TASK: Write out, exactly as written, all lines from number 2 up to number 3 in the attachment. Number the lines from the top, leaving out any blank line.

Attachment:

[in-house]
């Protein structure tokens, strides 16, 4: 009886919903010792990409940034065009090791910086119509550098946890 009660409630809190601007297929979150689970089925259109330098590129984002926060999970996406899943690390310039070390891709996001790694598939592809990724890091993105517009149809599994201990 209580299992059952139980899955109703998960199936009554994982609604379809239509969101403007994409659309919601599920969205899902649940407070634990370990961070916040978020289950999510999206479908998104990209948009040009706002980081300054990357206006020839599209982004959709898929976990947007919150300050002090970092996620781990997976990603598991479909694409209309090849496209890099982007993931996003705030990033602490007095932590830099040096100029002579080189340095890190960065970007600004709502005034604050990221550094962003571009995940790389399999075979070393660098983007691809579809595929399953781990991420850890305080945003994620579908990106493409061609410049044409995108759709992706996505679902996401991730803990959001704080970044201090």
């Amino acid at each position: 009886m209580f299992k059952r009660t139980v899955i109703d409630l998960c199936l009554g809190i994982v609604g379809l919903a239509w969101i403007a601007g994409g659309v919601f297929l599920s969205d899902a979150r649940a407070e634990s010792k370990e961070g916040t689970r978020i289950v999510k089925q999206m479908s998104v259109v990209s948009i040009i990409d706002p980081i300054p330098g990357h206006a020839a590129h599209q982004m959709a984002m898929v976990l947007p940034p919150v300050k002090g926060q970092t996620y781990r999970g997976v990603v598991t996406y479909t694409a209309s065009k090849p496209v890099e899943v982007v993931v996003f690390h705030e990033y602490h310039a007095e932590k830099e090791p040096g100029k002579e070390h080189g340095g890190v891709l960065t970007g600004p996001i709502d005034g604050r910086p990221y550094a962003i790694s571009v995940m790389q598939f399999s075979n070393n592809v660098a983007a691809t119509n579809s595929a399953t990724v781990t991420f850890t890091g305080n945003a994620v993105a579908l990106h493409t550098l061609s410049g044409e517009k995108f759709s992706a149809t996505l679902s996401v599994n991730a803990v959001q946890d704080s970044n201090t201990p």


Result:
């Protein structure tokens, strides 16, 4: 009886919903010792990409940034065009090791910086119509550098946890 009660409630809190601007297929979150689970089925259109330098590129984002926060999970996406899943690390310039070390891709996001790694598939592809990724890091993105517009149809599994201990 209580299992059952139980899955109703998960199936009554994982609604379809239509969101403007994409659309919601599920969205899902649940407070634990370990961070916040978020289950999510999206479908998104990209948009040009706002980081300054990357206006020839599209982004959709898929976990947007919150300050002090970092996620781990997976990603598991479909694409209309090849496209890099982007993931996003705030990033602490007095932590830099040096100029002579080189340095890190960065970007600004709502005034604050990221550094962003571009995940790389399999075979070393660098983007691809579809595929399953781990991420850890305080945003994620579908990106493409061609410049044409995108759709992706996505679902996401991730803990959001704080970044201090």
């Amino acid at each position: 009886m209580f299992k059952r009660t139980v899955i109703d409630l998960c199936l009554g809190i994982v609604g379809l919903a239509w969101i403007a601007g994409g659309v919601f297929l599920s969205d899902a979150r649940a407070e634990s010792k370990e961070g916040t689970r978020i289950v999510k089925q999206m479908s998104v259109v990209s948009i040009i990409d706002p980081i300054p330098g990357h206006a020839a590129h599209q982004m959709a984002m898929v976990l947007p940034p919150v300050k002090g926060q970092t996620y781990r999970g997976v990603v598991t996406y479909t694409a209309s065009k090849p496209v890099e899943v982007v993931v996003f690390h705030e990033y602490h310039a007095e932590k830099e090791p040096g100029k002579e070390h080189g340095g890190v891709l960065t970007g600004p996001i709502d005034g604050r910086p990221y550094a962003i790694s571009v995940m790389q598939f399999s075979n070393n592809v660098a983007a691809t119509n579809s595929a399953t990724v781990t991420f850890t890091g305080n945003a994620v993105a579908l990106h493409t550098l061609s410049g044409e517009k995108f759709s992706a149809t996505l679902s996401v599994n991730a803990v959001q946890d704080s970044n201090t201990p």